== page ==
Retinopathy in African Americans and whites with insulin-dependent diabetes mellitus.

Kleins Lab // Publications // Nov 28 1994

PubMed ID: 7979857

Author(s): Arfken CL, Salicrup AE, Meuer SM, Del Priore LV, Klein R, McGill JB, Rucker CS, White NH, Santiago JV. Retinopathy in African Americans and whites with insulin-dependent diabetes mellitus. Arch Intern Med. 1994 Nov 28;154(22):2597-602.

Journal: Archives Of Internal Medicine, Volume 154, Issue 22, Nov 1994

BACKGROUND The development and progression of diabetic retinopathy in African Americans with insulin-dependent diabetes mellitus is not known.

METHODS Two hundred subjects with insulin-dependent diabetes mellitus with duration of diabetes 16 years or less at first visit were studied; 58 were African Americans and 142 were whites. All had gradable stereoscopic color fundus photographs (seven standard fields) from at least two visits (mean time between first and second visit was 4.1 years). Subjects with hemoglobinopathy or proliferative retinopathy or subjects who had evidence of treatment for proliferative retinopathy at first visit were excluded. Masked grading of photographs was conducted using the modified Airlie House classification scheme.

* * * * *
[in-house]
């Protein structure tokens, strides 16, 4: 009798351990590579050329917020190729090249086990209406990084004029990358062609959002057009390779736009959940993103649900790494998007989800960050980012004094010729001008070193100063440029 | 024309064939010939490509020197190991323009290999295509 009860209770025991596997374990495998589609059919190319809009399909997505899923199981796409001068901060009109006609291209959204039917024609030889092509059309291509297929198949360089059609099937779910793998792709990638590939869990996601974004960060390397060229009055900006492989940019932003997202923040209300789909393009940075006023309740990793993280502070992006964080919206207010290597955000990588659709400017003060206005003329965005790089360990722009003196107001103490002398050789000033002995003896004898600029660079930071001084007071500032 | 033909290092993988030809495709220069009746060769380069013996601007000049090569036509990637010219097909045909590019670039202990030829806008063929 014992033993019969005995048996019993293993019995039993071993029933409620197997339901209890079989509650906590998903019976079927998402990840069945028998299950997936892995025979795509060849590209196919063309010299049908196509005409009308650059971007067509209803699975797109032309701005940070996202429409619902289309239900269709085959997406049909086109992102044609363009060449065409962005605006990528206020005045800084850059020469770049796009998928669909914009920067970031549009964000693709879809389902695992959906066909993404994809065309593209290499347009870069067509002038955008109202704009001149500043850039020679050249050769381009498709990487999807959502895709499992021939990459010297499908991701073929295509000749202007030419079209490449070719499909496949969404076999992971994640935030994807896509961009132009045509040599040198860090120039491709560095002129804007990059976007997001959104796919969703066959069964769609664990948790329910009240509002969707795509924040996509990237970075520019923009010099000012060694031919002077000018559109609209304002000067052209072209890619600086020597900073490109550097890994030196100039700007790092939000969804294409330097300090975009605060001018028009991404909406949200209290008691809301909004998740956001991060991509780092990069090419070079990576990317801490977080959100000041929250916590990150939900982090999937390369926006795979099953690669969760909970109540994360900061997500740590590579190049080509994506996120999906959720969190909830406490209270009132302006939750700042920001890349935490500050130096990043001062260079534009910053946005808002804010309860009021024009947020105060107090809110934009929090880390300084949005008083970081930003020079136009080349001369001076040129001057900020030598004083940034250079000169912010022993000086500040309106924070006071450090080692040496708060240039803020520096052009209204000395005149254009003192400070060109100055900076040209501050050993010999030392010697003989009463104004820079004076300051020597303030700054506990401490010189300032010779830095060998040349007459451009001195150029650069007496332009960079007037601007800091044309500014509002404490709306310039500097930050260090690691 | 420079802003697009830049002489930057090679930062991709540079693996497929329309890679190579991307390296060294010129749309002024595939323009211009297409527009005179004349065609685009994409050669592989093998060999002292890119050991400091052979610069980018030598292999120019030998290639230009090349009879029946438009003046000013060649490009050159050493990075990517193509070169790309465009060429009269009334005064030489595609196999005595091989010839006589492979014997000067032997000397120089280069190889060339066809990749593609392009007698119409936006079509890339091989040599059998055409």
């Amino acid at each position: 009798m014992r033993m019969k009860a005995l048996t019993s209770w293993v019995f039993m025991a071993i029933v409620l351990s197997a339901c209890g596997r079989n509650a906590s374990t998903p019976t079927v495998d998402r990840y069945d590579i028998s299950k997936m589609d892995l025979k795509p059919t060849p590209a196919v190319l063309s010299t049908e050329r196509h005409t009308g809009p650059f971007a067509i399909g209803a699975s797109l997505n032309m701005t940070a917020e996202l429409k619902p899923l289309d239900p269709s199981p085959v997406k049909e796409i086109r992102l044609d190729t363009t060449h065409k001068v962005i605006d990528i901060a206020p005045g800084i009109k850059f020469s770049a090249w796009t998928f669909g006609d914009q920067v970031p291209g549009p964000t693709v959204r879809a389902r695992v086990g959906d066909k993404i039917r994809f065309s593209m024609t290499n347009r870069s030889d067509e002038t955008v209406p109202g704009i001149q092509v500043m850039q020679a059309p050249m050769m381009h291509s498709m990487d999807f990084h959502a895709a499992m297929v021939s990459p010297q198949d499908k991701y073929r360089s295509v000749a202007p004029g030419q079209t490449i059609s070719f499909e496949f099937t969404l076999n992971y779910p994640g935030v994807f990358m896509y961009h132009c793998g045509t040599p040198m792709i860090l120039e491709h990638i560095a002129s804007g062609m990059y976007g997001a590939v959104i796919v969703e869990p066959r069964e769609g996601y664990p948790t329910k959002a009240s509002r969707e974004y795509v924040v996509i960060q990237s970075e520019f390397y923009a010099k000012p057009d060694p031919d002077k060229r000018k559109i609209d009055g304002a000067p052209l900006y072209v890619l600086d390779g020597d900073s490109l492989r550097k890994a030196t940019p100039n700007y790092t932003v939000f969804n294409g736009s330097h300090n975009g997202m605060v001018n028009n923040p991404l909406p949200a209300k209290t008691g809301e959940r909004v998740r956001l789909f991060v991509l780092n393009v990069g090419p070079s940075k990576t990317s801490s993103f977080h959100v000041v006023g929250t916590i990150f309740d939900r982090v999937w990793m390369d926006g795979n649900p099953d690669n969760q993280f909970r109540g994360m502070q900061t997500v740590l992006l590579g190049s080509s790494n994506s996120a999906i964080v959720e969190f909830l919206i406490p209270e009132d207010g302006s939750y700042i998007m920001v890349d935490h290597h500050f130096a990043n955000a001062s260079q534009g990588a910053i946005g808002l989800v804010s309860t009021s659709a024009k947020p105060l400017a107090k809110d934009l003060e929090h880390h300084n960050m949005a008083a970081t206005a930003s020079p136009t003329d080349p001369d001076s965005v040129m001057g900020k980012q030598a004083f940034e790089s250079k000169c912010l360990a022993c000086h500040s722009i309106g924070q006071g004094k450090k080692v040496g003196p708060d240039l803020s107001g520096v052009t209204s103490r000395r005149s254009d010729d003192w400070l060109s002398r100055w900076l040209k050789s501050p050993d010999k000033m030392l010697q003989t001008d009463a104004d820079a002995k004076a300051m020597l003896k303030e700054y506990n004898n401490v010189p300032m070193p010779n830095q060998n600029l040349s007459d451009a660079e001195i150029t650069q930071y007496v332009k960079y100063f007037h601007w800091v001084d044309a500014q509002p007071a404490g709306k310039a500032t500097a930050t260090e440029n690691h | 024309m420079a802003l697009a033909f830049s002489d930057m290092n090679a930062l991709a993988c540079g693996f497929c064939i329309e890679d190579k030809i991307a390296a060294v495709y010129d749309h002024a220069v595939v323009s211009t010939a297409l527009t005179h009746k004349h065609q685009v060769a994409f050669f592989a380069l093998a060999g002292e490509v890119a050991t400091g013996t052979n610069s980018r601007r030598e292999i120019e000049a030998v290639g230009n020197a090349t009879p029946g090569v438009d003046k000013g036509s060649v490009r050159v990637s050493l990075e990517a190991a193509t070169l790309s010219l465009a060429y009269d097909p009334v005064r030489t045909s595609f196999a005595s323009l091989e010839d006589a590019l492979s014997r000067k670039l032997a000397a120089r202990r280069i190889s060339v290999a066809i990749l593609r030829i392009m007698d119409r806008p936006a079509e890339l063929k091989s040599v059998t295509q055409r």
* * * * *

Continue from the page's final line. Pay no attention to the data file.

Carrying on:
RESULTS African Americans were older, heavier, had higher systolic blood pressure (all P < .05), and marginally higher hemoglobin A1 (HbA1) values (P = .06) than the whites at first visit. African Americans had a lower rate of two steps or more progression from preexistent retinopathy (19%) than whites (43%). Progression to proliferative retinopathy or treatment was similar by race. Multivariate analysis predicting development oe progression of retinopathy, while controlling for length of follow-up, found higher HbA1 (odds ratio [OR] = 2.15), longer duration of insulin-dependent diabetes mellitus (OR = 1.69), higher serum creatinine concentration (OR = 1.59), and white race (OR = 2.62) to be independent risk factors.

CONCLUSIONS These data suggest a previously unsuspected reduction in the adjusted risk for development and progression of retinopathy in African Americans. The reason for this apparently reduced risk are not known.